Harvard Law School Library

Bracton Online -- English

Previous   Volume 2, Page 422  Next    

Go to Volume:      Page:    

A writ to the effect that he be committed to the security of twelve men.

[002] ‘The king to the sheriff, greeting. If twelve free and law-abiding men of your county
[003] have undertaken before you to have B. before us or our justices on such a day
[004] to stand trial with respect to the appeal which A. in our said court etc. is bringing
[005] against him for the death of C., his uncle (or of some other, such a one) then cause
[006] that appeal to come before us or our justices etc. on the aforesaid day. And tell
[007] the aforesaid A. to be then present there before etc. to prosecute his appeal against
[008] the said B. if he so wishes. And have there the names of the aforesaid twelve
[009] pledges1 and this writ. Witness etc.’ If, as said above, the appeal is in the county
[010] court, let another writ for summoning the appeal before the king issue in this form:

Writ for summoning an appeal before the king.

[012] ‘The king to the sheriff, greeting. We order you to cause the appeal for the death
[013] of C., of which A. appeals B. and for which B. was attached in your county court,
[014] to come before etc. on such a day as he was attached to come before our justices
[015] at the first session when they come into those parts. And have etc. Witness etc.’
[016] If the appeal has been made directly before the king or his justices of the bench,
[017] let a writ for attaching the person appealed as principal then issue in this form:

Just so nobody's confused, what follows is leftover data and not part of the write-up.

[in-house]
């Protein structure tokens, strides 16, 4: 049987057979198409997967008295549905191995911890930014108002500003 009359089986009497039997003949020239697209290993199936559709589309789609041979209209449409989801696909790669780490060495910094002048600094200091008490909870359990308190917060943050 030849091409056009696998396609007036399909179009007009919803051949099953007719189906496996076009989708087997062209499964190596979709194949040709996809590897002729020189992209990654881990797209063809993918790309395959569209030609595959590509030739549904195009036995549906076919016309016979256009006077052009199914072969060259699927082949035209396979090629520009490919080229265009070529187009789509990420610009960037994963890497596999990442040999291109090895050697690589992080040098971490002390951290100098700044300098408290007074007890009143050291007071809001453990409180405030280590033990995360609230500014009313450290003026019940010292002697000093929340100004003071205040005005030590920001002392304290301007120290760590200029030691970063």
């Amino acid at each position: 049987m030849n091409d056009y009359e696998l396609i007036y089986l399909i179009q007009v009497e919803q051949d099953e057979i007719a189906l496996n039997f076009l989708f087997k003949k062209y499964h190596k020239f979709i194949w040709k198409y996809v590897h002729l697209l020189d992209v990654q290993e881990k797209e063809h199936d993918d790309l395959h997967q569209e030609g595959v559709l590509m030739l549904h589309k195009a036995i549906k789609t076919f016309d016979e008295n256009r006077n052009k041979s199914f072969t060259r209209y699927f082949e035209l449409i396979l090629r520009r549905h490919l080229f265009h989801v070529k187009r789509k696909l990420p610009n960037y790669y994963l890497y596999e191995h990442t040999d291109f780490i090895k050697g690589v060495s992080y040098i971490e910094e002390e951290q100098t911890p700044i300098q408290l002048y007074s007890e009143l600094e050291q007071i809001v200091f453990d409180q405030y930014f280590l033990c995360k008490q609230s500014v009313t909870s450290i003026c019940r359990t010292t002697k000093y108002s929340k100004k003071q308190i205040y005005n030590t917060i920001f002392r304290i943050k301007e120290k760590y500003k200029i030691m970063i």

The writ where an appeal has been made directly before the king.

[019] ‘The king to the sheriff, greeting. If A. has made you secure with respect to
[020] prosecuting his claim, then put B. and C. by gage and safe pledges to be before etc.
[021] on such a day to answer the said A. regarding the death of D., his father (or
[022] another) whereof he appeals them (or ‘of breach of the peace and wounding’ or
[023] the other felonies mentioned above). And have there the names of the pledges
[024] and this writ.’ On that day those attached may essoin themselves, unless homicide
[025] or some other major crime is involved. If they have neither come nor essoined
[026] themselves and the sheriff has sent the writ and the names of the pledges, the
[027] appellor being prepared to proceed, then ‘let them be attached by better pledges.’
[028] And finally, ‘that he have their bodies.’ And let the order of attachments be
[029] observed, [as below [in the portion] on [defaults in] personal actions,]2 unless the
[030] justices think otherwise, because of the nature of the offence. If [the appellees] then
[031] go into hiding, let them be exacted as above, and all their pledges amerced. If the
[032] pledges produce the appellees on their appointed day they will be discharged of the
[033] bail [unless they volunteer to remain responsible for them] if they are bound to
[034] nothing more than to produce them,3 [and] not that they answer or make their
[035] defence,4 though it would be otherwise if they were pledges for


1. ‘plegiorum,’ as below

2. Infra iv, 363 ff.

3. ‘eos’ for ‘eum’

4. Om: ‘nisi velint’

Contact: specialc@law.harvard.edu
Page last reviewed April 2003.
© 2003 The President and Fellows of Harvard College